Wow, one wonders how much longer the unusual precipitation pattern is going to remain. We are already way above normal and more rain is on the way. This has been a boon to some things in the garden, and a bane to others.
Sweet corn, which we just started picking this week, has done far better than we had hoped. Tomatoes, on the other hand, have suffered. Nevertheless, we have been able to pick enough veggies every day to feed two people quite well. Besides corn and tomatoes, we are harvesting cucumbers, parsley, basil (by the ton, it seems), tarragon, chives, peppers and zucchini. With these and the garlic, leeks and potatoes we have stored, creating healthy, delicious meals is a snap.
Whenever I have plenty of sweet corn, one of the recipes I like to turn to is fried corn. This traditional summer staple can be made in as many ways as there are cooks, and it never fails to please. I am guessing it is based upon the Native American dish, succotash, and that variations have accumulated over the years.
Fried Corn with Zucchini
2 tablespoons vegetable oil
1/2 cup chopped onion
Fresh corn kernels, cut from two ears, about 1 1/2 cups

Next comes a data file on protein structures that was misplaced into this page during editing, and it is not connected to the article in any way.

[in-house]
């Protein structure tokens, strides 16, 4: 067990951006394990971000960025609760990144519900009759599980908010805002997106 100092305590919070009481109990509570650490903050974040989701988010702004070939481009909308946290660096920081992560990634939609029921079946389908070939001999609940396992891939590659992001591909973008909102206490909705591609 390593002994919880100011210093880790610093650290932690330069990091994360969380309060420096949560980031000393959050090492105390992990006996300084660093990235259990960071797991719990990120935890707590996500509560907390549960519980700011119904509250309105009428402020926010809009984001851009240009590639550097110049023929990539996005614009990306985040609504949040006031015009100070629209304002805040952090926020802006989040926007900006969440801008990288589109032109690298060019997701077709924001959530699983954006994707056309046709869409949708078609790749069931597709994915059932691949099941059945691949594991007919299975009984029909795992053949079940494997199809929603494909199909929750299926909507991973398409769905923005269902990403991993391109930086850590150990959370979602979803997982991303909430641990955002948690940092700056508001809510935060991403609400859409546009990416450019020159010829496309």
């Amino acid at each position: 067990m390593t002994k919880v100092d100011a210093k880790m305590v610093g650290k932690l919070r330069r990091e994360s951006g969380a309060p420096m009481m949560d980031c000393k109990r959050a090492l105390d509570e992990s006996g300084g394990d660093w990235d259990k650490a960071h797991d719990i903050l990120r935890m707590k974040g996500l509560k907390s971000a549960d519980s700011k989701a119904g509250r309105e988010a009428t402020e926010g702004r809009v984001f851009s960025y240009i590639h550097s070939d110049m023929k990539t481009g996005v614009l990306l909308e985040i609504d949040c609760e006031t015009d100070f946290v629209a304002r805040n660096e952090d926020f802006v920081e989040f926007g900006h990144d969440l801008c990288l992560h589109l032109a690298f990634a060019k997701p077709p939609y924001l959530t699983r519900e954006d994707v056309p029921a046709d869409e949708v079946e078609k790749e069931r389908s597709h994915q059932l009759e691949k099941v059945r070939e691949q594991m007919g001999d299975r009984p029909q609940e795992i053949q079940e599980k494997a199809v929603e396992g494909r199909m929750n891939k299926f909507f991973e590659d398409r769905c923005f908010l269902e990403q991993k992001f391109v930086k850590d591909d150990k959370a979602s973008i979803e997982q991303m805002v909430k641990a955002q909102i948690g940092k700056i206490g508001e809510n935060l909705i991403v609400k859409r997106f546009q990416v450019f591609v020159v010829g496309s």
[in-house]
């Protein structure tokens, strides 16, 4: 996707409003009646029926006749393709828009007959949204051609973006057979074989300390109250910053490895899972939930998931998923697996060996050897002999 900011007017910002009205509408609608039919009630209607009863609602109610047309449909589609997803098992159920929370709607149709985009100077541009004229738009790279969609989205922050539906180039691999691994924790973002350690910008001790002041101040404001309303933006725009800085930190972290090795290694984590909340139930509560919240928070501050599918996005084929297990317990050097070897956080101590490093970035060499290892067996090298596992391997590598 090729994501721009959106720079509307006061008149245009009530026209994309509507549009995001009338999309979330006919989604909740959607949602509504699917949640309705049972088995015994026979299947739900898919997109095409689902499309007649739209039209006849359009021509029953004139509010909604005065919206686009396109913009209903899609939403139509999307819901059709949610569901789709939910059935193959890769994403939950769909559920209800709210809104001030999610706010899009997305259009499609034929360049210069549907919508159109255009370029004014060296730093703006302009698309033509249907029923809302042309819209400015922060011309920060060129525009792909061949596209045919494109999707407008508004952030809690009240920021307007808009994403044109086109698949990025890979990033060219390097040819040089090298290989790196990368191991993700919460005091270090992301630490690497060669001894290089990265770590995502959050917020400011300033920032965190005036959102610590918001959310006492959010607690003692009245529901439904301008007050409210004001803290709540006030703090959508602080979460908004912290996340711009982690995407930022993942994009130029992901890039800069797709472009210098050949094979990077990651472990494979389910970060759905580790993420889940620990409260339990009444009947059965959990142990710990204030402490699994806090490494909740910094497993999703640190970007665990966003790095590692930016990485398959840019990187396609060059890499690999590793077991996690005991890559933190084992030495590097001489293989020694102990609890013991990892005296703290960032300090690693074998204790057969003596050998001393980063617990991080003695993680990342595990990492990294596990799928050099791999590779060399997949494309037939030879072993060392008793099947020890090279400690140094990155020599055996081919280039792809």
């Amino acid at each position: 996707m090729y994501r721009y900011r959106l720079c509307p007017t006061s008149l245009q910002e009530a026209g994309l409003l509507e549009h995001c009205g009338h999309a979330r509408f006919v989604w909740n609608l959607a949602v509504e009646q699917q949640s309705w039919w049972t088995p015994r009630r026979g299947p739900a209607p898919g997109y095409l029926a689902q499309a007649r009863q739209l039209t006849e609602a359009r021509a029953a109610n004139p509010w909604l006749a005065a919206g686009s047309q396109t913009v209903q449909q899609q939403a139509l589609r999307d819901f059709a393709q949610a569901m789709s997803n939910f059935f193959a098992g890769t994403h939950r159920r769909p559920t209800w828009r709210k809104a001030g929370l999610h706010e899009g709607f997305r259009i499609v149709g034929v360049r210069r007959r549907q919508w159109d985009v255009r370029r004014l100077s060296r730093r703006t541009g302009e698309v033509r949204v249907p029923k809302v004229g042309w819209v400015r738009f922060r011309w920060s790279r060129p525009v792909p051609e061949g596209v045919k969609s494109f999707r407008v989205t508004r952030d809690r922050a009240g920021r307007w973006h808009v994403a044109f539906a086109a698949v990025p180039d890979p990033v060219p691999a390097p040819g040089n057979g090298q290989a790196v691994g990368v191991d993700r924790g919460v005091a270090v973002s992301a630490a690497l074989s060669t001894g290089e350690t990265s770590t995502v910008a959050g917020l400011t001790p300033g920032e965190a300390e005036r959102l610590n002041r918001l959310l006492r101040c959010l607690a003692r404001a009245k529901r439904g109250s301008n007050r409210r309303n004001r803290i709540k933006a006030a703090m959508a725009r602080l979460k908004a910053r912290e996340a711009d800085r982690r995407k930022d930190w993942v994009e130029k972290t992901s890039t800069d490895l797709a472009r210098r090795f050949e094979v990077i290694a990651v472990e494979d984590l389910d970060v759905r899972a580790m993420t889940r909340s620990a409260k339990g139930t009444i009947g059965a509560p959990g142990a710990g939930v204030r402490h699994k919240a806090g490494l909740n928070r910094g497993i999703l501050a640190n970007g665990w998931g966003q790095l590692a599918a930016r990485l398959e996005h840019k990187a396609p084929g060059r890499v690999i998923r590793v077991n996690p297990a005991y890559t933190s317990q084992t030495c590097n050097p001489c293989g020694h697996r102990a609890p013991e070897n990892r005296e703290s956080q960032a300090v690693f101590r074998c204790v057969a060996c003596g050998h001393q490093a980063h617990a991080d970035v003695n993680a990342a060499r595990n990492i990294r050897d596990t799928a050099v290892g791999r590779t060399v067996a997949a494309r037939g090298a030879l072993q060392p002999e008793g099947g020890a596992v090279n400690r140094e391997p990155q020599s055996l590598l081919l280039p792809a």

1 medium zucchini, trimmed and sliced into 1/4 inch thick rounds
2 teaspoons minced fresh tarragon
salt and pepper
Heat the oil in a heavy cast iron skillet and sauté the onion until it is translucent. Add the corn and cook, stirring occasionally, until it begins to brown on the bottom. Add the zucchini and continue to cook, stirring and tossing to prevent sticking, until the squash begins to brown and most of the corn has browned lightly. Remove from the heat, stir in the tarragon and season with salt and pepper. Serve immediately as a side dish.
Fried corn goes particularly well with seafoods that have a touch of sweetness, such as scallops, shrimp, and lobster, and with pork. For a vegetarian meal, pair fried corn with a bean dish.
Don't forget to listen every Saturday morning at 8:00 for "Garden Talk" on WKVL AM 850. I'll be there, along with Dr. Sue Hamilton and Andy the Garden Guy, to answer your gardening questions.
Check out Dr. Sue's article in this week's Knoxville News Sentinel.